The cost of maintaining hormone therapy over time is also small, Hembree said.

“With the exception of [gender reassignment] surgery, which many transgender people appropriately choose to have, there is no reason to think that any of the care that is provided for transgender individuals is excessively costly,” Hembree said. “It simply is not. Any sort of evaluation and follow-up care, whether it is for a young adolescent or someone eligible for joining the armed forces, is simply not expensive at all — and that includes cost for estrogens or androgens.”

To determine the budgetary implications of gender transition-related treatment for military health system health care costs, researchers behind the RAND report used data from the private health insurance system on the cost of extending coverage to the transgender personnel population. The report found that active component military health system costs would increase by between $2.4 million and $8.4 million annually, out of a current budget of approximately $6 billion.

“They came up with costs that were in the millions, but that is still something like 0.04% to 0.1% of the military medical budget,” Safer said. “The numbers are trivial. We’re essentially talking about a rounding error.”

A greater cost

A ban on transgender individuals serving in the military does not eliminate transgender members from the armed forces, according to experts. Instead, these individuals may forgo receiving medical care, including preventive services.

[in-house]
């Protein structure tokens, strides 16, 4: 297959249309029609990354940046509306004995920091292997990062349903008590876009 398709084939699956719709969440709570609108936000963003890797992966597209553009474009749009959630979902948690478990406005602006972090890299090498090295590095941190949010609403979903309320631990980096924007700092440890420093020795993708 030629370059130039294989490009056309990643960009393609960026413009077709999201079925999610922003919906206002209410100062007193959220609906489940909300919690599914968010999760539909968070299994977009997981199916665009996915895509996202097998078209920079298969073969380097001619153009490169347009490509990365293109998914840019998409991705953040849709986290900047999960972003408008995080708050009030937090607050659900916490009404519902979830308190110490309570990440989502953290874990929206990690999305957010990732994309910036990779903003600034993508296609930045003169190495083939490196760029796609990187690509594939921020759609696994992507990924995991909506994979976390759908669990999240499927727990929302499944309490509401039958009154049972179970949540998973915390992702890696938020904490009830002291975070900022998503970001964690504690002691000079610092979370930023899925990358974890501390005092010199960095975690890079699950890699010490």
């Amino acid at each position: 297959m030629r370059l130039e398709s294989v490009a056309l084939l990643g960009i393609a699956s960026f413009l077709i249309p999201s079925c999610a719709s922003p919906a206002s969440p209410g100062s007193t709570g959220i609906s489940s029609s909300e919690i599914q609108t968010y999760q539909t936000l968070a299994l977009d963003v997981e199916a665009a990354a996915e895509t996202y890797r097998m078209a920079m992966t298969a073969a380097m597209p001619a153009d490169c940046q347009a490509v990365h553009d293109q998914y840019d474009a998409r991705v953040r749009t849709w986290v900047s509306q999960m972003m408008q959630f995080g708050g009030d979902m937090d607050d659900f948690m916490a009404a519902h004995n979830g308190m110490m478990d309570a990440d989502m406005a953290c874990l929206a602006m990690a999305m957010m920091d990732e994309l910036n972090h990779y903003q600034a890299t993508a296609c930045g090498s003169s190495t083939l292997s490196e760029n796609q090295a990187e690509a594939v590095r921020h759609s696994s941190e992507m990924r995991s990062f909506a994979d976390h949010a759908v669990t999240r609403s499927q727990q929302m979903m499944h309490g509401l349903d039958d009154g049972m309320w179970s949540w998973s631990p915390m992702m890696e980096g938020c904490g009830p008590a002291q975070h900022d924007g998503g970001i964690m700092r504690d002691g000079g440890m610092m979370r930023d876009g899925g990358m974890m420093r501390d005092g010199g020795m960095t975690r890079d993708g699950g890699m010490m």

PAGE BREAK

“The cost of not treating is a substantial mental health price and may mean that some of these individuals don’t serve, which is a loss to the overall readiness and strength of our military,” Safer said.

The RAND report, completed before the Obama administration opened the military to transgender individuals, acknowledged that transgender members were already serving.

“Little question remains that there are transgender personnel currently serving in the [active component],” the report stated. “Adverse consequences of not providing transition-related health care to transgender personnel could include avoidance of other necessary health care, such as important preventive services, as well as increased rates of mental and substance use disorders, suicide and reduced productivity.”

In addition, Safer said, the cost to seek out and ban transgender members could ultimately be greater than providing treatment for these individuals.